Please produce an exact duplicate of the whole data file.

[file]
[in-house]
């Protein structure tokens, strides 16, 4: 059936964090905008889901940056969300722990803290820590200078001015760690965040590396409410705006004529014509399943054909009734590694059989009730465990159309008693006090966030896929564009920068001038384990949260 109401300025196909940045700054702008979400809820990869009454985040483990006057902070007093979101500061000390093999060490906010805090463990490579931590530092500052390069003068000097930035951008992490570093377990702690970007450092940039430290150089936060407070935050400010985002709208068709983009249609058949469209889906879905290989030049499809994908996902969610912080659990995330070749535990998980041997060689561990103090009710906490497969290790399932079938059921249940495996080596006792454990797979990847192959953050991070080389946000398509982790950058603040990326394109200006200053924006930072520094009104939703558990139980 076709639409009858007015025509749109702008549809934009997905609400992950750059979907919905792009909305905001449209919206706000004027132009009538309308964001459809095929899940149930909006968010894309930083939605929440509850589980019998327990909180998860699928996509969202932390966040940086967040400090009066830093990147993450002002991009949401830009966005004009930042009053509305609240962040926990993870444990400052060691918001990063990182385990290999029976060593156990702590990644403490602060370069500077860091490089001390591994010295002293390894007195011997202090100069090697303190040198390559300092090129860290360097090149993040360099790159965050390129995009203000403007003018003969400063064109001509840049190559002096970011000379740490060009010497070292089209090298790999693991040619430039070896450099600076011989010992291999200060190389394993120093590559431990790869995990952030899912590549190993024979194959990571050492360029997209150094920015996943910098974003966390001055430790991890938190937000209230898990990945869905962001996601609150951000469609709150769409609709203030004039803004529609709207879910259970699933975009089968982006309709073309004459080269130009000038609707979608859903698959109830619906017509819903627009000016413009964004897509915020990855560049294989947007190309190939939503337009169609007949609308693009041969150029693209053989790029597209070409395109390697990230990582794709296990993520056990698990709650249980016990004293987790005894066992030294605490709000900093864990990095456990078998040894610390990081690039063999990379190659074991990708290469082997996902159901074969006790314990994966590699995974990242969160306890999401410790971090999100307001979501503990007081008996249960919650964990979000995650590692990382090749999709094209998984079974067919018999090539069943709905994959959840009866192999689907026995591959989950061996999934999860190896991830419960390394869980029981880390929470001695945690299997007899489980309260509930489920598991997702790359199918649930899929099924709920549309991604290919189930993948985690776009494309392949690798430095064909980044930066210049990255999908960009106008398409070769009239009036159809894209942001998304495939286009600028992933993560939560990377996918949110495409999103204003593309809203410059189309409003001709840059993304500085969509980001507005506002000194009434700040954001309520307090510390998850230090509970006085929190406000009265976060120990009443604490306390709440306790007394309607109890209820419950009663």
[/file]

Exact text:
[in-house]
């Protein structure tokens, strides 16, 4: 059936964090905008889901940056969300722990803290820590200078001015760690965040590396409410705006004529014509399943054909009734590694059989009730465990159309008693006090966030896929564009920068001038384990949260 109401300025196909940045700054702008979400809820990869009454985040483990006057902070007093979101500061000390093999060490906010805090463990490579931590530092500052390069003068000097930035951008992490570093377990702690970007450092940039430290150089936060407070935050400010985002709208068709983009249609058949469209889906879905290989030049499809994908996902969610912080659990995330070749535990998980041997060689561990103090009710906490497969290790399932079938059921249940495996080596006792454990797979990847192959953050991070080389946000398509982790950058603040990326394109200006200053924006930072520094009104939703558990139980 076709639409009858007015025509749109702008549809934009997905609400992950750059979907919905792009909305905001449209919206706000004027132009009538309308964001459809095929899940149930909006968010894309930083939605929440509850589980019998327990909180998860699928996509969202932390966040940086967040400090009066830093990147993450002002991009949401830009966005004009930042009053509305609240962040926990993870444990400052060691918001990063990182385990290999029976060593156990702590990644403490602060370069500077860091490089001390591994010295002293390894007195011997202090100069090697303190040198390559300092090129860290360097090149993040360099790159965050390129995009203000403007003018003969400063064109001509840049190559002096970011000379740490060009010497070292089209090298790999693991040619430039070896450099600076011989010992291999200060190389394993120093590559431990790869995990952030899912590549190993024979194959990571050492360029997209150094920015996943910098974003966390001055430790991890938190937000209230898990990945869905962001996601609150951000469609709150769409609709203030004039803004529609709207879910259970699933975009089968982006309709073309004459080269130009000038609707979608859903698959109830619906017509819903627009000016413009964004897509915020990855560049294989947007190309190939939503337009169609007949609308693009041969150029693209053989790029597209070409395109390697990230990582794709296990993520056990698990709650249980016990004293987790005894066992030294605490709000900093864990990095456990078998040894610390990081690039063999990379190659074991990708290469082997996902159901074969006790314990994966590699995974990242969160306890999401410790971090999100307001979501503990007081008996249960919650964990979000995650590692990382090749999709094209998984079974067919018999090539069943709905994959959840009866192999689907026995591959989950061996999934999860190896991830419960390394869980029981880390929470001695945690299997007899489980309260509930489920598991997702790359199918649930899929099924709920549309991604290919189930993948985690776009494309392949690798430095064909980044930066210049990255999908960009106008398409070769009239009036159809894209942001998304495939286009600028992933993560939560990377996918949110495409999103204003593309809203410059189309409003001709840059993304500085969509980001507005506002000194009434700040954001309520307090510390998850230090509970006085929190406000009265976060120990009443604490306390709440306790007394309607109890209820419950009663």